By Emily Hayter, Programme Manager for Evidence-Informed Policy Making at INASP
The VakaYiko Consortium is made up of five core organizations and seven grantees. INASP is leading this Consortium. Together we’re working to build capacity for evidence use in policy making in eleven countries in Africa, Asia and Latin America.
As our three-year project comes to a close this year, we’re reflecting on our experiences so that we, and others, can learn from it – what worked well, and what didn’t. So look out for our working paper in 2017! These experiences and lessons will also be shared with our network of NGO partners and policymakers in October in Accra in an end of the project symposium- we’ll make sure we share discussion on social media!
But for now, here are five achievements that stand out for me:
1. EIPM training is embedded in civil service training centre (CSTC) in Ghana and Nigeria
Benefitting from strong high-level buy-in from the Head of Civil Service, together with our Ghanaian partner organisation GINKS we have co-developed, piloted and embedded a four-module course in evidence-informed policy making at the CSTC.
In Nigeria, the Centre for Public Policy Alternatives’ training on data use in local service delivery has been adopted by the Public Service Staff Development Centre, Lagos State’s training and capacity building agency into its curriculum for local government training.
2. Zimbabwe’s Ministry of Youth has a new Research and Policy Coordination Unit
Early in the project, the Ministry of Youth created this new unit, and over the past three years we have supported its development through training staff, mentoring the director, and assisting with strategic and operational development. The next step is to develop an evidence strategy that can help the unit guide their work.
The ministry also benefitted from partnering with ZeipNET on a successful Policy Dialogue series. One of the most encouraging outcomes was the formation of a new working group to address evidence issues in youth policy. The group will examine existing evidence gaps, assesse the youth council’s functions and efficacy to achieving sustainable youth development and empowerment.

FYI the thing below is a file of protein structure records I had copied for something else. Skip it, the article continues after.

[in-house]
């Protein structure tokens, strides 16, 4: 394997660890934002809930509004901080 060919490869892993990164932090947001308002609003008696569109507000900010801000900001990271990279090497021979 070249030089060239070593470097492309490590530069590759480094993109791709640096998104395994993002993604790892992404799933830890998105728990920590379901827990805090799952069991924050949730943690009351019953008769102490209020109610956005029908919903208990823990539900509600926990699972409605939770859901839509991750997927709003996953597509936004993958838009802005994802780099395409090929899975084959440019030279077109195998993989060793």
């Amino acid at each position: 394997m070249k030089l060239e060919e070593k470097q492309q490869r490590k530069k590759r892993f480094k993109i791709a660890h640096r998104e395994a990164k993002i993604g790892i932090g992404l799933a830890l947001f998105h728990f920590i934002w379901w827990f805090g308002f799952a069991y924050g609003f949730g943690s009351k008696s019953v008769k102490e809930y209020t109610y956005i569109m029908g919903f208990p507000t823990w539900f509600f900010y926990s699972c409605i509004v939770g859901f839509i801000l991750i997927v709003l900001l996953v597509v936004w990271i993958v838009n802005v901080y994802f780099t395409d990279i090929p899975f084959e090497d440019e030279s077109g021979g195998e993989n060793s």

3. Kenya’s Climate Change Bill is informed by better evidence
ACTS (African Centre for Technology Studies) ran a series of roundtables with researchers to review a climate change bill which had been rejected because of poor quality of evidence. Their programme also incorporated a successful job shadowing scheme which paired researchers with policymakers. The revised bill has recently been approved, and ACTS presented their work at COP21 in Paris in November 2015.
4. Changes in evidence scrutiny at Parliament of Uganda
Thanks to strong high-level support for strengthening informed debate in Parliament and a committed staff, the Department of Research Services has a comprehensive capacity building plan in place.
After training and advisory services provided through VakaYiko, the Department has revised and updated its Policy Analysis guidelines to include scrutiny of evidence. It is also preparing to start producing written analyses of Ministerial Policy Statements, which were not previously analyzed from a research perspective.
5. There are strong local brokering organisations in Ghana and Zimbabwe
The Ghana Information Network for Knowledge Sharing (GINKS) and the Zimbabwe Evidence Informed Policy Network (ZeipNET) act as brokers between researchers and policymakers, and have led on VakaYiko’s programme delivery in their respective countries.
GINKS and ZeipNET have been supported to develop their pedagogical skills, communications, project management and M&E, and over the course of the project have built up strong local networks and relationships with government institutions.
They are now in a position to plan and deliver a range of capacity building interventions for EIPM, from training and mentoring to policy dialogues.
About the author: Emily Hayter is Programme Manager for Evidence-Informed Policy Making at INASP. She works with VakaYiko partners on capacity building for the use of research evidence. She can be contacted at @inaspinfo